LBNL Report Number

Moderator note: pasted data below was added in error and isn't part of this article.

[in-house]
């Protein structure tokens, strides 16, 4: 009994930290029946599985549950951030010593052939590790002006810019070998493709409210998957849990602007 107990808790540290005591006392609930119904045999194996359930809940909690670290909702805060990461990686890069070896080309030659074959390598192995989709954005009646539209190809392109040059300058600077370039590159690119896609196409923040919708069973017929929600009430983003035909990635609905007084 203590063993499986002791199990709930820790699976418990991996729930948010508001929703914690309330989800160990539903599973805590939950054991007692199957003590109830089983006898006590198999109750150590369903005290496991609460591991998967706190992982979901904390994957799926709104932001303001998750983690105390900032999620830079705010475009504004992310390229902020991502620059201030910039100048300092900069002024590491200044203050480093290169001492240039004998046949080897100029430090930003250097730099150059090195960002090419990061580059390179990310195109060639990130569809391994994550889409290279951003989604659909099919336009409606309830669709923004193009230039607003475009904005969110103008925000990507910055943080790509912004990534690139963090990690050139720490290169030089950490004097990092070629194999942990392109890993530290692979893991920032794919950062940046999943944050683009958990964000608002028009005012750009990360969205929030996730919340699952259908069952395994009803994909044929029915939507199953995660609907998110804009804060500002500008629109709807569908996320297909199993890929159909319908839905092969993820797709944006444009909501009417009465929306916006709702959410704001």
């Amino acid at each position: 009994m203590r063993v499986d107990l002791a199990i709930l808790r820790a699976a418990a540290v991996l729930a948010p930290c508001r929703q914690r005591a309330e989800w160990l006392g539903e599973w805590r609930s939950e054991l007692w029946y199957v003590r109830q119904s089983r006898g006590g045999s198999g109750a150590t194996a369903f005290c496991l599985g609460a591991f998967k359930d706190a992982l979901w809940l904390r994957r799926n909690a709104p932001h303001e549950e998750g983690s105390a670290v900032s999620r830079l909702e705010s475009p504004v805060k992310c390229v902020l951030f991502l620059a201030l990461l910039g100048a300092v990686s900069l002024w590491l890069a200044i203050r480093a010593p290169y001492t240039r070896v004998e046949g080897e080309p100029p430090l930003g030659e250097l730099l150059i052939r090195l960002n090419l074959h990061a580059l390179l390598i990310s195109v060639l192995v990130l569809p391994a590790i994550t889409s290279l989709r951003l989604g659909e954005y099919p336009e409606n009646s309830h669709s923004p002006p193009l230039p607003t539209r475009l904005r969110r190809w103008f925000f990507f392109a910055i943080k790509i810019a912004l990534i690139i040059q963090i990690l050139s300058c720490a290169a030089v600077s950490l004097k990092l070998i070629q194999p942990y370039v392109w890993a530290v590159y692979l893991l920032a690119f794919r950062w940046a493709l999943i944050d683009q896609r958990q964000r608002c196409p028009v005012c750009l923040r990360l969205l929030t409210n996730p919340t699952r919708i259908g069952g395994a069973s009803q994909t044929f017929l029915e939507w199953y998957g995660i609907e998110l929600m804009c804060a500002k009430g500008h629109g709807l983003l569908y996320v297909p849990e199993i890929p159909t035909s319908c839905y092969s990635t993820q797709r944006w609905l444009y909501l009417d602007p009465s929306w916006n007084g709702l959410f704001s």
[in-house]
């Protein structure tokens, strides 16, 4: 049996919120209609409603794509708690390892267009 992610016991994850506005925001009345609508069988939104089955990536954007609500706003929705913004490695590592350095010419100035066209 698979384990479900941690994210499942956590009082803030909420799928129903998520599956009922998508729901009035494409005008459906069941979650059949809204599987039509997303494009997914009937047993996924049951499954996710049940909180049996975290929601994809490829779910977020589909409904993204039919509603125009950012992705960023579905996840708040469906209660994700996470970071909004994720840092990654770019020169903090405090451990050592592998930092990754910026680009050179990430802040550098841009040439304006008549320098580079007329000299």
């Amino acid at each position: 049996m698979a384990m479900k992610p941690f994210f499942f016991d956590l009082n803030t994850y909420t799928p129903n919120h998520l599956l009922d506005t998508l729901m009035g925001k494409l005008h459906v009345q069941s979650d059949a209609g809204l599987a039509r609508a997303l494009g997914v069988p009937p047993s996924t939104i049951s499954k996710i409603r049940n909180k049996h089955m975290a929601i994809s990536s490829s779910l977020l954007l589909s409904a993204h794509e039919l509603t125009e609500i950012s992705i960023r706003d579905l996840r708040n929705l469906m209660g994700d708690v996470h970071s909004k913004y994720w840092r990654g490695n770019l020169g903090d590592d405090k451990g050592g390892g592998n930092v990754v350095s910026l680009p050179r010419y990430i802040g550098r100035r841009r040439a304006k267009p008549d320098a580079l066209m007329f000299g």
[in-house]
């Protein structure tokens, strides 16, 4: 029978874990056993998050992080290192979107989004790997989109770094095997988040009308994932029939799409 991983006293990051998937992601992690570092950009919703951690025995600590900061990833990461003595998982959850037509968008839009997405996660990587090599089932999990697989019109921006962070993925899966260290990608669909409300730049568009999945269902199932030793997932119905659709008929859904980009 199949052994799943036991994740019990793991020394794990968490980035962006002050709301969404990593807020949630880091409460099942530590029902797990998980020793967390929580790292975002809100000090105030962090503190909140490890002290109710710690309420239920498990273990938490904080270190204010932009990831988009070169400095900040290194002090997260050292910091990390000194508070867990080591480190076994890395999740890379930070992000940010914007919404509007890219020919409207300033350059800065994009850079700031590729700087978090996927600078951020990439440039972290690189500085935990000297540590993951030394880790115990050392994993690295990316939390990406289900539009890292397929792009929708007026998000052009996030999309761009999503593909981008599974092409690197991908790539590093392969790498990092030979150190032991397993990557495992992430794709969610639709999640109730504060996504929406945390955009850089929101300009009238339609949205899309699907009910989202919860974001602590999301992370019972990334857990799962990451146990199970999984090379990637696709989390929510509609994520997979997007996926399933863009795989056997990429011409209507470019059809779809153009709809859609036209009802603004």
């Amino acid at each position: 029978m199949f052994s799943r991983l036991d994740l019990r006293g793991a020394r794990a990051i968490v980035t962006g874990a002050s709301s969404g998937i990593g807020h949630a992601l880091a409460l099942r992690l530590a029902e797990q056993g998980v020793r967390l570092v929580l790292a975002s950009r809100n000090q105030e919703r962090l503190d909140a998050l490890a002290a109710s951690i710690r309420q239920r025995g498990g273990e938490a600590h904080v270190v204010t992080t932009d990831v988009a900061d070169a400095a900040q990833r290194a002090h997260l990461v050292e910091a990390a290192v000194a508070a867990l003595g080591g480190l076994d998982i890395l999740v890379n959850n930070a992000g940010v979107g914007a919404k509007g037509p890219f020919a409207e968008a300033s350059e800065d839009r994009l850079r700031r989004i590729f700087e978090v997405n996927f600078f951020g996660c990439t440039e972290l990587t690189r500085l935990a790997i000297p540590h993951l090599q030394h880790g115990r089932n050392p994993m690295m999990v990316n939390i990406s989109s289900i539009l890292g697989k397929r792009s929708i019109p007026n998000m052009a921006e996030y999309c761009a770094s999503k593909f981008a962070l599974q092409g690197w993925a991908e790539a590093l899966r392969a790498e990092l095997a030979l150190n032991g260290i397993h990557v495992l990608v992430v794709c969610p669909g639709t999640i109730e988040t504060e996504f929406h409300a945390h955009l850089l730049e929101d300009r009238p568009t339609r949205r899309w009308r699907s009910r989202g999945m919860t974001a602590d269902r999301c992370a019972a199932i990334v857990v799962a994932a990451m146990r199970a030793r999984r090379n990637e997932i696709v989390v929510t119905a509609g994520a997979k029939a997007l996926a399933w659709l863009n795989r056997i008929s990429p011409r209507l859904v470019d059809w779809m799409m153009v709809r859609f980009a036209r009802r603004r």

The Second Aerosol Characterization Experiment (ACE-2) data set along with ECMWF reanalysis meteorological fields provided the basis for the single column model (SCM) simulations, performed as part of the PACE (Parameterization of the Aerosol Indirect Climatic Effect) project. Six different SCMs were used to simulate ACE-2 case studies of clean and polluted cloudy boundary layers, with the objective being to identify limitations of the aerosol/cloud/radiation interaction schemes within the range of uncertainty in in situ, reanalysis and satellite retrieved data. The exercise proceeds in three steps. First, SCMs are configured with the same fine vertical resolution as the ACE-2 in situ data base to evaluate the numerical schemes for prediction of aerosol activation, radiative transfer and precipitation formation. Second, the same test is performed at the coarser vertical resolution of GCMs to evaluate its impact on the performance of the parameterizations. Finally, SCMs are run for a 24–48 hr period to examine predictions of boundary layer clouds when initialized with large-scale meteorological fields. Several schemes were tested for the prediction of cloud droplet number concentration (N). Physically based activation schemes using vertical velocity show noticeable discrepancies compared to empirical schemes due to biases in the diagnosed cloud base vertical velocity. Prognostic schemes exhibit a larger variability than the diagnostic ones, due to a coupling between aerosol activation and drizzle scavenging in the calculation of N. When SCMs are initialized at a fine vertical resolution with locally observed vertical profiles of liquid water, predicted optical properties are comparable to observations. Predictions however degrade at coarser vertical resolution and are more sensitive to the mean liquid water path than to its spatial heterogeneity. Predicted precipitation fluxes are severely underestimated and improve when accounting for sub-grid liquid water variability. Results from the 24–48 hr runs suggest that most models have problems in simulating boundary layer cloud morphology, since the large-scale initialization fields do not accurately reproduce observed meteorological conditions. As a result, models significantly overestimate optical properties. Improved cloud morphologies were obtained for models with subgrid inversions and subgrid cloud thickness schemes. This may be a result of representing subgrid scale effects though we do not rule out the possibility that better large-forcing data may also improve cloud morphology predictions.